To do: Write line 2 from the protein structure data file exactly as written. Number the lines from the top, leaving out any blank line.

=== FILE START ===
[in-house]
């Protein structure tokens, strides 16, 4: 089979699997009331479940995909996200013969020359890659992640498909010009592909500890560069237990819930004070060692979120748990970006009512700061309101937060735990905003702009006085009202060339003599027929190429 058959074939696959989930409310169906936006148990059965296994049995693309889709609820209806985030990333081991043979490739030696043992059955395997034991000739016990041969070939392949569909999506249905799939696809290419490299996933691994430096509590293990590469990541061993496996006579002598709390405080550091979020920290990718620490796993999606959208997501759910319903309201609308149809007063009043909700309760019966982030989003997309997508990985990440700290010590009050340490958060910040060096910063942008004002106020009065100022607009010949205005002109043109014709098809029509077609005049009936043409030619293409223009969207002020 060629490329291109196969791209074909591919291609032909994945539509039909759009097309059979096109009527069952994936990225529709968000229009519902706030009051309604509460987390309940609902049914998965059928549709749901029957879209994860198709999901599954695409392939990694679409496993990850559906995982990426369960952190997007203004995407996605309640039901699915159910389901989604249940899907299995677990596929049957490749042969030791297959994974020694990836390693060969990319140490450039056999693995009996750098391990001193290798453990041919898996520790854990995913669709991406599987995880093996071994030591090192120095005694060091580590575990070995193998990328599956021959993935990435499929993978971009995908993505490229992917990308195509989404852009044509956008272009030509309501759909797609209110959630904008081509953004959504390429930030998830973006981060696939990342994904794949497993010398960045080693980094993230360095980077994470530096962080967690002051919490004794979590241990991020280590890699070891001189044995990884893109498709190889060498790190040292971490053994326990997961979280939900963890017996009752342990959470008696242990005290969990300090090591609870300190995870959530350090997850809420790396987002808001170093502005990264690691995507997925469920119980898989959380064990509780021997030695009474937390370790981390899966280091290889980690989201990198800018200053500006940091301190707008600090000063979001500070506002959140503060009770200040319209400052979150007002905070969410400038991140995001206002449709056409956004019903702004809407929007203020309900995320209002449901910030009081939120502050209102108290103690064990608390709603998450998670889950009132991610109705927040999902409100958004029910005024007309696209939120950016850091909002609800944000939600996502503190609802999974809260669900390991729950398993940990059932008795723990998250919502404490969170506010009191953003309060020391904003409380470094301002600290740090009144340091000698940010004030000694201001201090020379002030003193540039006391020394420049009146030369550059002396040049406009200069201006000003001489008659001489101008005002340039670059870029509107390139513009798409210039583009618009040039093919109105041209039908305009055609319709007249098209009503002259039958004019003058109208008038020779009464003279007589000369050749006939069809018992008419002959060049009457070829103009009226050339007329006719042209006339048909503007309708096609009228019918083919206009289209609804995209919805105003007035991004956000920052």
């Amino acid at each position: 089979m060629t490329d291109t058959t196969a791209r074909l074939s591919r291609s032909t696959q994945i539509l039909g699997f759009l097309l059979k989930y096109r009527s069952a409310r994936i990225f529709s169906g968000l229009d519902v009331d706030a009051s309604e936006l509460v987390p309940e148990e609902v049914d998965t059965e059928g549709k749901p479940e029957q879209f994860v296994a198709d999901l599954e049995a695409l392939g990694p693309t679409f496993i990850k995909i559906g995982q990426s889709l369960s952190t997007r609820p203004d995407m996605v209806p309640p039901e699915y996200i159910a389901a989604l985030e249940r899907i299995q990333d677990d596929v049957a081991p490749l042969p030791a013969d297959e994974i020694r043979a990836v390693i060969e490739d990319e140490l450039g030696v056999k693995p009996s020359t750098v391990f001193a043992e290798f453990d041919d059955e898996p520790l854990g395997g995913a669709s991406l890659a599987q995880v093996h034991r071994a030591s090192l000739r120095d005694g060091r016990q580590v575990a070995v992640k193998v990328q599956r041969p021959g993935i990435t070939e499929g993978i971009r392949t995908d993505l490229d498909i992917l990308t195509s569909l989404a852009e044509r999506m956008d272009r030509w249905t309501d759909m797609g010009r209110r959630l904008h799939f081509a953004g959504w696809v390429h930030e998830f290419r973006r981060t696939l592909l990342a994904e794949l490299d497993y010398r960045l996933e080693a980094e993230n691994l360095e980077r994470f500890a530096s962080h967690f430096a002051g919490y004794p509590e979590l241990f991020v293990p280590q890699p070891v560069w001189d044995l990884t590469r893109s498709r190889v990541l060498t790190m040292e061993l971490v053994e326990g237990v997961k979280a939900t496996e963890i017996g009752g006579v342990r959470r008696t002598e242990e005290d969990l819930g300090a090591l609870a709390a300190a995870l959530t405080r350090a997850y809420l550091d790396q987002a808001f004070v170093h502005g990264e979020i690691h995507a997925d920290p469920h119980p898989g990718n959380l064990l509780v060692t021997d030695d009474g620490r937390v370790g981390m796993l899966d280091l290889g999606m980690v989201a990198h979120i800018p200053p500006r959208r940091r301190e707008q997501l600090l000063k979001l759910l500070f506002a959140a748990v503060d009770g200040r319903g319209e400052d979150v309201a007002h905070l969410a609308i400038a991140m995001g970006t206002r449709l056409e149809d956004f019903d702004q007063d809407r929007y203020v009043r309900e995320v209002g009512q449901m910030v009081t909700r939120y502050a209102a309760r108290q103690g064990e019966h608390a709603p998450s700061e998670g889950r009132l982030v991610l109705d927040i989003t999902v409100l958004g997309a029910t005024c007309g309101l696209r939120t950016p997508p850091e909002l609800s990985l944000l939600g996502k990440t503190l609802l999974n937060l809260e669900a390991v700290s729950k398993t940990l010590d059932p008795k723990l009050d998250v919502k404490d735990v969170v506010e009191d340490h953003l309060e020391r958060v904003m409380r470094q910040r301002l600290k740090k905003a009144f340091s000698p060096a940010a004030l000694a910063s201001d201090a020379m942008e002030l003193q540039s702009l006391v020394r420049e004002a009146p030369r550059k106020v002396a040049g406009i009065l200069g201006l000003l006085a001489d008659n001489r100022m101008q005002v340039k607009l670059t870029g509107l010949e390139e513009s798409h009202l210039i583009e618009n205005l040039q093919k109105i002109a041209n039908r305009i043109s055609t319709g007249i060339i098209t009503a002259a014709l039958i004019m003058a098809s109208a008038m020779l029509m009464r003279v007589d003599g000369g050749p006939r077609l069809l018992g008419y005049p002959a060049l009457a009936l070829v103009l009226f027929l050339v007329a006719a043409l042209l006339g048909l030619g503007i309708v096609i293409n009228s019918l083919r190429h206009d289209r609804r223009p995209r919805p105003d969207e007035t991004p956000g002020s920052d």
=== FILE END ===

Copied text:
């Protein structure tokens, strides 16, 4: 089979699997009331479940995909996200013969020359890659992640498909010009592909500890560069237990819930004070060692979120748990970006009512700061309101937060735990905003702009006085009202060339003599027929190429 058959074939696959989930409310169906936006148990059965296994049995693309889709609820209806985030990333081991043979490739030696043992059955395997034991000739016990041969070939392949569909999506249905799939696809290419490299996933691994430096509590293990590469990541061993496996006579002598709390405080550091979020920290990718620490796993999606959208997501759910319903309201609308149809007063009043909700309760019966982030989003997309997508990985990440700290010590009050340490958060910040060096910063942008004002106020009065100022607009010949205005002109043109014709098809029509077609005049009936043409030619293409223009969207002020 060629490329291109196969791209074909591919291609032909994945539509039909759009097309059979096109009527069952994936990225529709968000229009519902706030009051309604509460987390309940609902049914998965059928549709749901029957879209994860198709999901599954695409392939990694679409496993990850559906995982990426369960952190997007203004995407996605309640039901699915159910389901989604249940899907299995677990596929049957490749042969030791297959994974020694990836390693060969990319140490450039056999693995009996750098391990001193290798453990041919898996520790854990995913669709991406599987995880093996071994030591090192120095005694060091580590575990070995193998990328599956021959993935990435499929993978971009995908993505490229992917990308195509989404852009044509956008272009030509309501759909797609209110959630904008081509953004959504390429930030998830973006981060696939990342994904794949497993010398960045080693980094993230360095980077994470530096962080967690002051919490004794979590241990991020280590890699070891001189044995990884893109498709190889060498790190040292971490053994326990997961979280939900963890017996009752342990959470008696242990005290969990300090090591609870300190995870959530350090997850809420790396987002808001170093502005990264690691995507997925469920119980898989959380064990509780021997030695009474937390370790981390899966280091290889980690989201990198800018200053500006940091301190707008600090000063979001500070506002959140503060009770200040319209400052979150007002905070969410400038991140995001206002449709056409956004019903702004809407929007203020309900995320209002449901910030009081939120502050209102108290103690064990608390709603998450998670889950009132991610109705927040999902409100958004029910005024007309696209939120950016850091909002609800944000939600996502503190609802999974809260669900390991729950398993940990059932008795723990998250919502404490969170506010009191953003309060020391904003409380470094301002600290740090009144340091000698940010004030000694201001201090020379002030003193540039006391020394420049009146030369550059002396040049406009200069201006000003001489008659001489101008005002340039670059870029509107390139513009798409210039583009618009040039093919109105041209039908305009055609319709007249098209009503002259039958004019003058109208008038020779009464003279007589000369050749006939069809018992008419002959060049009457070829103009009226050339007329006719042209006339048909503007309708096609009228019918083919206009289209609804995209919805105003007035991004956000920052």